Is iTunes headed down the "Highway to Hell" as Aussie rock band AC/DC puts it? Recently recording artists and music services are giving iTunes some push back and a run for its money.
The band AC/DC says it's bypassing Apple's iTunes and has brokered an exclusive deal with Verizon to sell its music through Verizon's online music store.
Anyone can visit Verizon and buy AC/DC music, but there is a catch. Verizon is not allowing you to buy individual AC/DC songs, rather forcing people to buy entire albums. That means if you want to download and bang your head to the AC/DC song Shoot To Thrill you'll have to buy the entire Back In Black album. Back In Black the album through Verizon will cost you $11.99 compared to the CD on Amazon that is $9.97. The only track available as a single download is You Shook Me All Night Long. That is also the only song Verizon Wireless subscribers will be able to buy and download using their mobile phones.
It's a sign of the times. Some labels and artists are starting to recoil at Steve Jobs and iTunes. If this is a growing trend things could get ugly for consumers.
On Tuesday music publisher representing rapper Eminem filed suit against Apple for what it claims is the unauthorized sale of the artist's music on the iTunes store. The lawsuit claims that Universal, Eminem's record label, and Apple have been selling Eminem's songs without the publisher's who represent Eminem permission.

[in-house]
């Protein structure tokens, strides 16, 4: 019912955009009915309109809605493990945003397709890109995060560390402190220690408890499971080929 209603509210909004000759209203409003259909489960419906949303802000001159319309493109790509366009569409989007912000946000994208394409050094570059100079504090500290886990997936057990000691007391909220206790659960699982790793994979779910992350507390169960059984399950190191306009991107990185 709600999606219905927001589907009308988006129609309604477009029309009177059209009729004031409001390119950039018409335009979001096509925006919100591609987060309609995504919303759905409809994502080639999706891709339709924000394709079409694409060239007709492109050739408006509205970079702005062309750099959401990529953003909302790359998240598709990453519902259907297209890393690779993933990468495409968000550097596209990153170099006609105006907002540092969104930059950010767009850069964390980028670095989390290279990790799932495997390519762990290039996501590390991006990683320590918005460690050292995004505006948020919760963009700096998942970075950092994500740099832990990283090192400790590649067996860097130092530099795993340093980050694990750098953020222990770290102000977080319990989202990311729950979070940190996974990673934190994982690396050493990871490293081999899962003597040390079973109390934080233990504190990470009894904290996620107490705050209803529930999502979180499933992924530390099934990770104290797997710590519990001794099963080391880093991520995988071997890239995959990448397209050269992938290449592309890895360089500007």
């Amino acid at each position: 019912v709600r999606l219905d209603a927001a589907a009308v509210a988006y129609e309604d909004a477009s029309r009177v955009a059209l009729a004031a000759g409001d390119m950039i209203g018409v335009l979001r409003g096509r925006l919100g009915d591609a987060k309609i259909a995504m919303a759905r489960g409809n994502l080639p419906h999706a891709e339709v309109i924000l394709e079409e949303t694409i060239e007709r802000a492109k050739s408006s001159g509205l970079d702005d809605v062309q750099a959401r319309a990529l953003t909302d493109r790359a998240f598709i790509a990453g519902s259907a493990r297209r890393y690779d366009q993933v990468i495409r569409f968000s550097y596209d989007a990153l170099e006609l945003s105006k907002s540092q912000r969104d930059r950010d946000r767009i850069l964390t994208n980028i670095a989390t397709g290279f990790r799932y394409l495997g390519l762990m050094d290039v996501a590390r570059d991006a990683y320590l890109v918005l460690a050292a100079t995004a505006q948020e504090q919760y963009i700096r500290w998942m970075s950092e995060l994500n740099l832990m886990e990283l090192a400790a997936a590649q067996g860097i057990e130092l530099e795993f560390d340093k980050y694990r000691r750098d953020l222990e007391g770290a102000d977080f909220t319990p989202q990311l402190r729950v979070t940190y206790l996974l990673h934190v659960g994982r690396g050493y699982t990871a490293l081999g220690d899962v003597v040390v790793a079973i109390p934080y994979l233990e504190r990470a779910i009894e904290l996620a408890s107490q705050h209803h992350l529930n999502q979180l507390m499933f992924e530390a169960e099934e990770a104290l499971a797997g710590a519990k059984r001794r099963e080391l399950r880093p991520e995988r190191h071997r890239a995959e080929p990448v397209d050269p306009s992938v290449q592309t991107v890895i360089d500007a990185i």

This isn't the first time Apple has heard "Hells Bells" in the distance when it comes to anti-iTunes sentiments.
Grumblings from music publishers and artists are getting louder as they become more public about their dissatisfaction with as what they see as Apple's low $.99 price point for tracks. Universal is said to be wavering at renewing its deal with Apple, primarily due to Steve Jobs' refusal to raise song prices and his fervent push for more DRM-free tracks.
That dissatisfaction is only likely to grow as Apple touts accomplishments like it did Tuesday when it announced iTunes surpassed three billion cumulative downloads.
Where is this all headed?
If music labels and artist get greedy and force higher prices for music, make it hard for fans to find and download just the music they want, and make it hard to manage competing DRM restrictions music piracy will grow.
That's too bad for the industry. The latest report from UK-based Entertainment Media Research say here in the US music piracy is down. You can thank the ease, price, and flexibility of finding and buying music on iTunes part for that.